Lately I’ve been meeting more solo female travelers on the road (yay!), and asking about their stories. I love learning what motivates someone to travel alone, whether it’s the freedom, the desire to heal, or because it’s just the best way to travel. Ever.
Though they obviously decided to make their dreams a reality, during these conversations I came to realize how many of us have pushback when we share dreams of traveling, especially as women, especially alone. How many more women are still at home, talked out of their dreams?
The arguments can be pretty convincing: it’s too dangerous, when are you ever going to settle down and have a family, aren’t you worried that you won’t be able to get a job anymore if you just take off like this? What about money, what about security, what about your five year plan?
But the truth is traveling abroad is often less dangerous than living at home, staying safe is not that difficult, not everyone wants to settle down, and even if you do, taking off for a few months or years on a trip is not going to ruin that. Making a five year plan is a waste of time, and if I’ve learned anything from all of the European gap-yearers and sabbatical-takers I’ve met on my travels, taking time off is healthy, and if you spin it correctly on your resume, does not spell career suicide. Rather, it strengthens your resume.
So what is the real issue here?
The truth about naysayers is, you’ve pushed a button. Your boldness has threatened them right in the place where they wish they could be like you. Whether it’s conscious in them or not, you’ve awakened a fear in them that they’re not living up to their fullest potential, they aren’t brave enough to do what you’re planning to do, and they’re scared they will never have experiences like that.
Even if they mean well. Even if they’re your closest relatives or friends. Even if they have no idea this is the real reason behind their desire to talk you out of it, the truth is you’re not getting their support because you’ve inspired fear in them of a life not fully lived.
Think about the various scenarios:
If you take off and prove to them that you’re totally capable, then you won’t need them to protect you anymore.
If you have an amazing trip and come back to find an even better job than the one you left, then they’ll be totally wrong that it’s career suicide.
If you meet someone amazing on your trip and decide to ride off into the sunset with him or her, then they’ll be wrong that you should have stayed and settled down (like maybe they did).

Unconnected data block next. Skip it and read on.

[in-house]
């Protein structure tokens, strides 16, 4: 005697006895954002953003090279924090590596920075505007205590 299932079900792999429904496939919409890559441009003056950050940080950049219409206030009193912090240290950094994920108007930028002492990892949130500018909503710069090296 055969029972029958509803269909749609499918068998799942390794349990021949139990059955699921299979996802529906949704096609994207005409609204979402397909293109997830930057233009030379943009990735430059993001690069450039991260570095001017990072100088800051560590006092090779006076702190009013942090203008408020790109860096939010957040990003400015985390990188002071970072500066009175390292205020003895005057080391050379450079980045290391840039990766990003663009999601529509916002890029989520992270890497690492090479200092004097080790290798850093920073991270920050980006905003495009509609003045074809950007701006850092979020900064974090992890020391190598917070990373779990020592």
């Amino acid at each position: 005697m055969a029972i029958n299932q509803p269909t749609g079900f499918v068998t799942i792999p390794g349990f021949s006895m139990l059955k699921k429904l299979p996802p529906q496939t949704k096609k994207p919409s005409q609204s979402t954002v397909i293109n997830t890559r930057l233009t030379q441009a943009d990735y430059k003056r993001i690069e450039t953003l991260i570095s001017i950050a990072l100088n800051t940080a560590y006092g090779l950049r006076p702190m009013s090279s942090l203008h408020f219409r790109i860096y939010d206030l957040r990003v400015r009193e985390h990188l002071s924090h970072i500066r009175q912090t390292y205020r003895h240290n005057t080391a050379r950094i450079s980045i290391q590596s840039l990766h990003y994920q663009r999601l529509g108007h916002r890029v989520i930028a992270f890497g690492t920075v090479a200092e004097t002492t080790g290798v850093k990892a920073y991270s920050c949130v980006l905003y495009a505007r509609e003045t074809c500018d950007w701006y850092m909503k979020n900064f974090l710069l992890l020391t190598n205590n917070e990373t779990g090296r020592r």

Perhaps you’ve heard before that ‘if your dream doesn’t scare you, you’re not dreaming big enough.’
It’s true, and if your dream scares you, be prepared for it to scare the hell out of others too.
And that’s okay. It doesn’t mean you have to do what they say.
At the end of your life the only person responsible for it is you.
Personally, I want to know that I left no stone unturned. I want to leave this life without any question about whether I really lived it or not.
I want to approach life unafraid of it, knowing that how much I enjoy it, how many meaningful moments I experience, how many times I say ‘wow!’, and how many incredible adventures I have, is up to me. This isn’t anyone else’s coin to spend. I can’t let others decide things for me. I can’t let others’ fear keep me from living in love.
I think that we owe it to our naysayers to go and have that adventure. It’s our duty to show them that the world isn’t scary, that we are capable as women traveling solo, that we shouldn’t be subdued or held back, and that they have those qualities present in themselves too.
We owe it to our naysayers to succeed. To inspire them. To show them that anything is possible.
Ready to go it solo?
Check out the brand new and improved Conquering Mountains: How to Solo Travel the World Fearlessly, with expanded sections on booking flights, maintaining a budget on the road, specific tips on dealing with fears, even more advice and case studies of other solo female travelers from all over the world.